Stand by. Let us know if you hear from the president. We are waiting to hear if he will, in fact, follow the recommendations to fire Kellyanne Conway, although I won't bet on it. Thanks, Joe.

Breaking overnight. King of the north. For the first time ever, a team outside the United States is the champion of the National Basketball Association. The Toronto Raptors dethroned the Golden State Warriors, who ended the game with yet another superstar sidelined.

Andy Scholes with all the action in "The Bleacher Report" -- Andy.


Yes, the party is probably still going in Toronto this morning. What a year it's been for the Raptors. You know, last summer, they fired their coach. They traded for superstar Kawhi Leonard, and, well, those moves certainly paying off big time.

Kawhi again just solid in game six. In the third quarter, hits the bucket to go. Plus, the foul.

Now, moments later, just another brutal injury for the Warriors. Klay Thompson, who was having a fantastic game, goes down here after getting fouled. Klay would have to leave the game with a knee injury and the Warriors announcing afterwards he did, in fact, tear his ACL.

Now when the Raptors needed a big shot late, it was undrafted guard Fred VanVleet coming through big-time. Three huge three-pointers in the third quarter. Warriors had a chance to win this game in the closing seconds, and they got the ball to the man they wanted to, Steph Curry, but his shot no good. Raptors take game six 114-110 to win the NBA finals 4 games to two. And the hockey-crazed country of Canada now has its first NBA title. Kawhi the first player ever to win finals MVP in both conferences.


KAWHI LEONARD, NBC FINALS MVP: I just kept working hard. Working hard. And had my mind set on this goal right here. I came to a team, a new post, that's mindset was the same as mine, trying to get -- trying to get that Larry O'B. over there. And, you know, this is what I play basketball for. This is what I work out for all summer, during the season, and I'm happy that my hard work paid off.


SCHOLES: And tens of thousands of fans taking to the streets of Toronto to celebrate the team's first championship. People are setting off fireworks in the crowd.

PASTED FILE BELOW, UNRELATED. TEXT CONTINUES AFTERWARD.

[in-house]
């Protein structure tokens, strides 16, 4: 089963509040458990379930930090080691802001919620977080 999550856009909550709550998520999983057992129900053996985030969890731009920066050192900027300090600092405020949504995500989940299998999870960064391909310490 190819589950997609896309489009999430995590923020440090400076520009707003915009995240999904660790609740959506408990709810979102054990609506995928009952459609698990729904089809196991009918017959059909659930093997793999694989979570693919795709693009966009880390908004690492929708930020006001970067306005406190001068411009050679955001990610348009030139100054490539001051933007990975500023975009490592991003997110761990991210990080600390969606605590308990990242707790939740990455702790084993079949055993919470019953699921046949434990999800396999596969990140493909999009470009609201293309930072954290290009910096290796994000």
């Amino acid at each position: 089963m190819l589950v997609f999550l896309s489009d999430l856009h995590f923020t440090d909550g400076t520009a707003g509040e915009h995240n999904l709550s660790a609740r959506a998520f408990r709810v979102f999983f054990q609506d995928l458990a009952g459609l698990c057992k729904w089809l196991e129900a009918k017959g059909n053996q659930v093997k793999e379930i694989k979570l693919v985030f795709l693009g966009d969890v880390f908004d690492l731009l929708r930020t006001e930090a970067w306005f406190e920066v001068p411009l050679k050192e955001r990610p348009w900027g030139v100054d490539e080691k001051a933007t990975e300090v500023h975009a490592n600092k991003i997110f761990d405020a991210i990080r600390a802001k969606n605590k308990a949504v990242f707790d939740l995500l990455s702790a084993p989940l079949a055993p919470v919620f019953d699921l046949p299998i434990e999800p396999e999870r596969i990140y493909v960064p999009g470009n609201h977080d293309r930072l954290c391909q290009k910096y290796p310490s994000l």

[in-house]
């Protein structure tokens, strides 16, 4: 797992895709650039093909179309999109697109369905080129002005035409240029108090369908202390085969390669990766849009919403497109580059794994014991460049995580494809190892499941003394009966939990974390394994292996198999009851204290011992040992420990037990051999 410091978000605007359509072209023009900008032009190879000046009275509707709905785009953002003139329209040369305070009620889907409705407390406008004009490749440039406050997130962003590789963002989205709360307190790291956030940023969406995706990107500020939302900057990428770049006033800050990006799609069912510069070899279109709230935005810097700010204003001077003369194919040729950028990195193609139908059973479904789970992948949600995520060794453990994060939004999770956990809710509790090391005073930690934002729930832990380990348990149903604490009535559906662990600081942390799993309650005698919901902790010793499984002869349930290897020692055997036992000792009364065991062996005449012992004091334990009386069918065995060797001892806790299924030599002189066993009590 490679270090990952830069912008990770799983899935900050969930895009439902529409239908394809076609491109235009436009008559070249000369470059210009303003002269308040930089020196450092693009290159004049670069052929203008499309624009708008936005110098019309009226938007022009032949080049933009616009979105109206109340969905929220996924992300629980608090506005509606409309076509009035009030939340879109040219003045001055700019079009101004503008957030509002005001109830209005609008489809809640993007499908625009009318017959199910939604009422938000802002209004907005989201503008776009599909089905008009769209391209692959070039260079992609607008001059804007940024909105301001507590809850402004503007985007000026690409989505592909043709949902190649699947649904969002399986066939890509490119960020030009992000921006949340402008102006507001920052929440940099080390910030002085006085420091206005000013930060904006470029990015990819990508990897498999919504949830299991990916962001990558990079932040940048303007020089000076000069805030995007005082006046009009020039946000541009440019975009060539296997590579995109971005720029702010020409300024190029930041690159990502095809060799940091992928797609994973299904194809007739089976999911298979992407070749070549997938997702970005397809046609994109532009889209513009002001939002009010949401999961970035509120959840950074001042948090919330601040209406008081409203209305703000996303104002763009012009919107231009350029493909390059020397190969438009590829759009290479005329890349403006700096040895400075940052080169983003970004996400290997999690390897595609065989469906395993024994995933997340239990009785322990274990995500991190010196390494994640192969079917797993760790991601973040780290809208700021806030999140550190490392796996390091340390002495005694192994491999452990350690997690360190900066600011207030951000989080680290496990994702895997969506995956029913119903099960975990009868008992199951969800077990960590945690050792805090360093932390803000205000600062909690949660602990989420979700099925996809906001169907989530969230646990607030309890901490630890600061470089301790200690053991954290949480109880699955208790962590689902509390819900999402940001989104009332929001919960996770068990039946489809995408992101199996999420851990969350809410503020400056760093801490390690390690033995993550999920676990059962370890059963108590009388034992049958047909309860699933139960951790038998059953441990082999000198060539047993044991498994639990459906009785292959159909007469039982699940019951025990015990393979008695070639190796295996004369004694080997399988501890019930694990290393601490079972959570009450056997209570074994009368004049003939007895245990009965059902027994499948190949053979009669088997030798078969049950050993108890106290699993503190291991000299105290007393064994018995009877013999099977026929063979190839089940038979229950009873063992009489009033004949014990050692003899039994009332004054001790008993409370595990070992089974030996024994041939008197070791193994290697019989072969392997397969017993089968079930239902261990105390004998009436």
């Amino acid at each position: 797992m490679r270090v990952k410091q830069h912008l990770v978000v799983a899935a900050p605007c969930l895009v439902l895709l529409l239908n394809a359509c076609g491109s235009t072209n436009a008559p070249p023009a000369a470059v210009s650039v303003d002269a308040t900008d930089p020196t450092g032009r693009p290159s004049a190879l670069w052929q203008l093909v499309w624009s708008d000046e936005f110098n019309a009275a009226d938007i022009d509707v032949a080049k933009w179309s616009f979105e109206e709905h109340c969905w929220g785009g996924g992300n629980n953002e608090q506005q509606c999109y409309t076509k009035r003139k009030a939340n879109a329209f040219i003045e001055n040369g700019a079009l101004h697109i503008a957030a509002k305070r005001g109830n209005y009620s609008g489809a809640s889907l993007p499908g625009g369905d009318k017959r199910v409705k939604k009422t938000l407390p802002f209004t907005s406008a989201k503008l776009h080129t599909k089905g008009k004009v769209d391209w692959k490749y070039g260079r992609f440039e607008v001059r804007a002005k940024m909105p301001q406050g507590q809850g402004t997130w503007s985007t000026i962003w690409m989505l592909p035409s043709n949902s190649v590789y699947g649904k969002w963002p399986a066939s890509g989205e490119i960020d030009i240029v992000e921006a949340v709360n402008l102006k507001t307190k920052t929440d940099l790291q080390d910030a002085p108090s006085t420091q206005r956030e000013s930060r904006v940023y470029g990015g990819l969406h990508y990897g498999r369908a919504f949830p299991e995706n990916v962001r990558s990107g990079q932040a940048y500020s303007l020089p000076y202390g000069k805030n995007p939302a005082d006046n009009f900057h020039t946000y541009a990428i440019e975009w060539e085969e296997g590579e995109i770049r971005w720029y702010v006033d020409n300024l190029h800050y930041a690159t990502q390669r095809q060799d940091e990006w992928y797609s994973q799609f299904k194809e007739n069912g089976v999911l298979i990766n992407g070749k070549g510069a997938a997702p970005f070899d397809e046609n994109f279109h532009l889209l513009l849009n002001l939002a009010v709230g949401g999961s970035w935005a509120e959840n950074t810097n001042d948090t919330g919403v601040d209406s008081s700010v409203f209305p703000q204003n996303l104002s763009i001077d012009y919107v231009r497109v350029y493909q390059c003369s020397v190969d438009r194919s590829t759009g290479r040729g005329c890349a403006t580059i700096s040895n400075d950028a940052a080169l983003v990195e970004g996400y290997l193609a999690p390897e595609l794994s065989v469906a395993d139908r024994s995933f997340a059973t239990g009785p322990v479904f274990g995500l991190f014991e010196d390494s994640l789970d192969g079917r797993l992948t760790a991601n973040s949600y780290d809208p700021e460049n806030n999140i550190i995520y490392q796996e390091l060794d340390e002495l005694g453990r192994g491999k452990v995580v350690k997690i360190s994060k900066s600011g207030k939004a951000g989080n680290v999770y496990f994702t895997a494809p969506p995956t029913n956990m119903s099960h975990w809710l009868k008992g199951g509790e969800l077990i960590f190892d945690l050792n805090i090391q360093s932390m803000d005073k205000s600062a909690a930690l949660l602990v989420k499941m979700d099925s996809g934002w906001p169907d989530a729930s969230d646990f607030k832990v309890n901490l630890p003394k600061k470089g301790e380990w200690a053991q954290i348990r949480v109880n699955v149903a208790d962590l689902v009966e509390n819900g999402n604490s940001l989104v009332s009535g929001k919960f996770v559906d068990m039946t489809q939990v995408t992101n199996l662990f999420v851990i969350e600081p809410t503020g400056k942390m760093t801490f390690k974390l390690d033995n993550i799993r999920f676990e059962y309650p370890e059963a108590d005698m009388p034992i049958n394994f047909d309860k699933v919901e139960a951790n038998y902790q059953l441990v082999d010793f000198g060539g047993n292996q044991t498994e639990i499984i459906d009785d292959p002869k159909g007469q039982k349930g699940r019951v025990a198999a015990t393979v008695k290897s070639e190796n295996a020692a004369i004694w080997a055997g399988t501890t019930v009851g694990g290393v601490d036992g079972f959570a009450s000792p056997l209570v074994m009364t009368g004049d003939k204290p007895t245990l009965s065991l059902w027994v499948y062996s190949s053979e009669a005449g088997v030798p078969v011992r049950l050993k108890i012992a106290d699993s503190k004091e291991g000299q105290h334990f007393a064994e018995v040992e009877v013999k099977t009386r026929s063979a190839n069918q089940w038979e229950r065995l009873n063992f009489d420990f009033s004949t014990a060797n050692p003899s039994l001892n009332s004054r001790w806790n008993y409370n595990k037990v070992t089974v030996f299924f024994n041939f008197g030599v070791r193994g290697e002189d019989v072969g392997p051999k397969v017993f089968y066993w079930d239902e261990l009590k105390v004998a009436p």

Others decided to climb the light poles, because that's when you do when you win championship, apparently. This is the city's first title in the four major pro sports leagues after the Blue Jays won it back in 1993. So guys, you know, been waiting 26 years to let that out right there.

CAMEROTA: They're partying like it's Boston, man.

BERMAN: What was that, Andy?

SCHOLES: They just let out the celebration.

BERMAN: Let it out. They've been waiting a long time.

SCHOLES: It is not like Boston where you celebrate every year.

CAMEROTA: Honestly.

BERMAN: Yes, like Alisyn said.

CAMEROTA: It looks like that.

BERMAN: We're waiting for the duck boat parade in Boston to celebrate the Toronto championship. All right, Andy, thanks very much.

CAMEROTA: All right. The first Democratic debates are just two weeks away. That has snuck up on me, John Berman. This morning, we'll find out what the lineup will look like.


CAMEROTA: Very shortly, we will learn which Democrats will share the stage in the crucial first primary debates. The 20 candidates will be divided into two groups in a dramatic lottery drawing this morning. Today the candidates head to some key early states with new arguments, in some cases about each other.

CNN's Rebecca Buck is live with the latest. What do we expect, Rebecca?


Well, a very dramatic day ahead for these candidates as they are set to find out who they're going to be up against on debate night. At noon today, the DNC and NBC will meet in New York to draw these names with one representative from each of the qualified campaigns.

And after that, the campaigns will be able to craft their strategy, figure out how they are going to draw contrasts with the candidates they're on stage with, how they're going to try to amplify their message on those very crowded debate stages.